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Publication - Research publication

Cyber crime in Scotland: evidence review

Published: 23 Mar 2018
Directorate:
Justice Directorate
Part of:
Business, industry and innovation
ISBN:
9781788517096

A review of the evidence around the scale and nature of cyber crime affecting individuals and businesses in Scotland.

74 page PDF

888.0 kB

74 page PDF

888.0 kB

Contents
Cyber crime in Scotland: evidence review
Cyber influence on crime: Summary of overall findings

74 page PDF

888.0 kB

Cyber influence on crime: Summary of overall findings

Cyber-technology can impact on any type of crime. We conceptualise cyber-crime in terms of the method or locus of a crime, rather than it being a distinct type or group of crime.

From the available evidence, we know that:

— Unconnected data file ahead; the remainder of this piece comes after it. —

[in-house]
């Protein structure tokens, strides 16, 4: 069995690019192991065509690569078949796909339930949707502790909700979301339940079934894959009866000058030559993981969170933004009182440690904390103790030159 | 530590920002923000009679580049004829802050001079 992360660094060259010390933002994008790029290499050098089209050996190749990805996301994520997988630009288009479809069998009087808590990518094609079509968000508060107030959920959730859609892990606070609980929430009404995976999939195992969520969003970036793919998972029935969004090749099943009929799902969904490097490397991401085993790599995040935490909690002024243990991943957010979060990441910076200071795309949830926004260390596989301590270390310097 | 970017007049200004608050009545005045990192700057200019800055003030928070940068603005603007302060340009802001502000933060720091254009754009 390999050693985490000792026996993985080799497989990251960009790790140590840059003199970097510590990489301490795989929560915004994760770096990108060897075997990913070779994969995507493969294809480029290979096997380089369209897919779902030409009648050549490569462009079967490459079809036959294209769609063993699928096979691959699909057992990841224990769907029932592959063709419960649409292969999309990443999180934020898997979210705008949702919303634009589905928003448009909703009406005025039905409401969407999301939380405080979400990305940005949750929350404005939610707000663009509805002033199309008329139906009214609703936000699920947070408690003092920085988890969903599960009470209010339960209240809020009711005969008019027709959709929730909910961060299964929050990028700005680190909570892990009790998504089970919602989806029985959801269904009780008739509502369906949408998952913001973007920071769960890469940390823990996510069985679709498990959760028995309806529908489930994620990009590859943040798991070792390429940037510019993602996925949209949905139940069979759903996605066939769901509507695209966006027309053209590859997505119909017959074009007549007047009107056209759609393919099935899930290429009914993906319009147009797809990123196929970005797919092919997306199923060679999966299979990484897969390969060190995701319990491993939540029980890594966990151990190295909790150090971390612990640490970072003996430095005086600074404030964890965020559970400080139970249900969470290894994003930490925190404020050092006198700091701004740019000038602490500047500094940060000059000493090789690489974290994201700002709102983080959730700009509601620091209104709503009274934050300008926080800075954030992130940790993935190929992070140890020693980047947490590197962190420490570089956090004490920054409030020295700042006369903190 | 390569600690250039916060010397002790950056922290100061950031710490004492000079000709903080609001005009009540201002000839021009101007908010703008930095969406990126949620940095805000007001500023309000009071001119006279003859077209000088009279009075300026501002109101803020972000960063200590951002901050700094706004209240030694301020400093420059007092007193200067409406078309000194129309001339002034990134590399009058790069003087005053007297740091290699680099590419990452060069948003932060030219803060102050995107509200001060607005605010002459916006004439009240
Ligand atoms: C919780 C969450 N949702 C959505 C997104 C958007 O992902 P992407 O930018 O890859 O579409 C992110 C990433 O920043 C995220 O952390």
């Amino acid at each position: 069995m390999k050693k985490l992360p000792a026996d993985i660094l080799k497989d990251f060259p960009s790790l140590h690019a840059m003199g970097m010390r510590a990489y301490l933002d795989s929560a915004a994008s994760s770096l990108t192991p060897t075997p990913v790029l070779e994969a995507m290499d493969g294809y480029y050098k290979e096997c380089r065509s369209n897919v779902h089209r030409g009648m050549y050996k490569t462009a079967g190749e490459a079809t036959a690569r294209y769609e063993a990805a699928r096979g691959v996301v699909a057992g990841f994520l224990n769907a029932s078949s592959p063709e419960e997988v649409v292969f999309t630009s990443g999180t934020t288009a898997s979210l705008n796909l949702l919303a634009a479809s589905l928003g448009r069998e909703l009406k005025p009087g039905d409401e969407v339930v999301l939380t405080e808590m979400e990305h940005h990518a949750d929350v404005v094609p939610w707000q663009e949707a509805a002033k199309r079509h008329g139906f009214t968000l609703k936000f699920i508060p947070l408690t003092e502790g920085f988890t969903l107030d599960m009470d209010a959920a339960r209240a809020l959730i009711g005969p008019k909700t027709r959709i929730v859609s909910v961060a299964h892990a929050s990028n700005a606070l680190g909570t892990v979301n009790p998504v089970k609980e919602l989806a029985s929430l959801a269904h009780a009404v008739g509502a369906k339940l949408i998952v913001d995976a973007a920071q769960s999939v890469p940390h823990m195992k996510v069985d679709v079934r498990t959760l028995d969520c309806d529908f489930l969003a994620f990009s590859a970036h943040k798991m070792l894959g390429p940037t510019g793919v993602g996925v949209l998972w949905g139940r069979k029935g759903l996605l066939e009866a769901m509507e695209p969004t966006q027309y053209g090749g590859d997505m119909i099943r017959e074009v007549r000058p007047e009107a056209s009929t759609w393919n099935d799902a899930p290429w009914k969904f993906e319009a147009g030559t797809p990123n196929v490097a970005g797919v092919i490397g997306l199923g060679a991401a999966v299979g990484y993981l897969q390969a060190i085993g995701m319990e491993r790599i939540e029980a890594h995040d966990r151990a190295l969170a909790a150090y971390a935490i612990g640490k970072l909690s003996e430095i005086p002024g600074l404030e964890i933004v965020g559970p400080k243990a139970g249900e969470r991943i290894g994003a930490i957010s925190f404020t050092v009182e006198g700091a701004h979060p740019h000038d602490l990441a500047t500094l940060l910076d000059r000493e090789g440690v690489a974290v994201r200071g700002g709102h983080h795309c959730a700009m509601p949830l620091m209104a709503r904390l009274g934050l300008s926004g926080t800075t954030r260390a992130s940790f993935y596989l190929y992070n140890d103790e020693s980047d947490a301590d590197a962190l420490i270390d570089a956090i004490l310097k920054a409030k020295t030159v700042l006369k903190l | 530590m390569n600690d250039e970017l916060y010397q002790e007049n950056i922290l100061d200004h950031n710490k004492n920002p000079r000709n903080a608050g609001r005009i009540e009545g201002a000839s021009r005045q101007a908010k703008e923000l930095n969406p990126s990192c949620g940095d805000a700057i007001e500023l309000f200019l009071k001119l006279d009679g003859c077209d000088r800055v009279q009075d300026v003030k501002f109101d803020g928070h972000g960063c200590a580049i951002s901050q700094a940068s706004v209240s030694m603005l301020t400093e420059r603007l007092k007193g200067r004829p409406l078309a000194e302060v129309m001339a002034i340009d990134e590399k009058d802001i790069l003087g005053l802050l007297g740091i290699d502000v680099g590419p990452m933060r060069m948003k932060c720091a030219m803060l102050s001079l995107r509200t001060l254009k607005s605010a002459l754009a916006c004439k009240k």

Cyber-technology has had an impact on

  • The scale and nature of some types of sexual crimes in Scotland
  • The proportion of fraud conducted online. However still a lot of fraud is offline. As a whole, fraud is under-reported and mostly low impact
  • Computer misuse – now a commonly experienced crime. But it is under-reported and mostly low impact.

There has been less influence of cyber-technology on the following:

  • Cyber appears to have no real influence on the scale and nature of violent crime
  • Drugs are still mainly sourced via traditional means rather than online.
  • The internet features in cases of stalking and harassment but this is still more prevalent in-person than online.

Information of businesses’ experiences of cyber-crime is limited and fragmented, however most sources indicate that cyber-crime is an issue for them.

For example, the UK Cyber Breaches Survey, whilst not covering all sectors, estimates that between 2016 and 2017, 46% of responding business sectors experienced at least one cyber breach or attack.

(Cyber Breaches Survey, 2017.)

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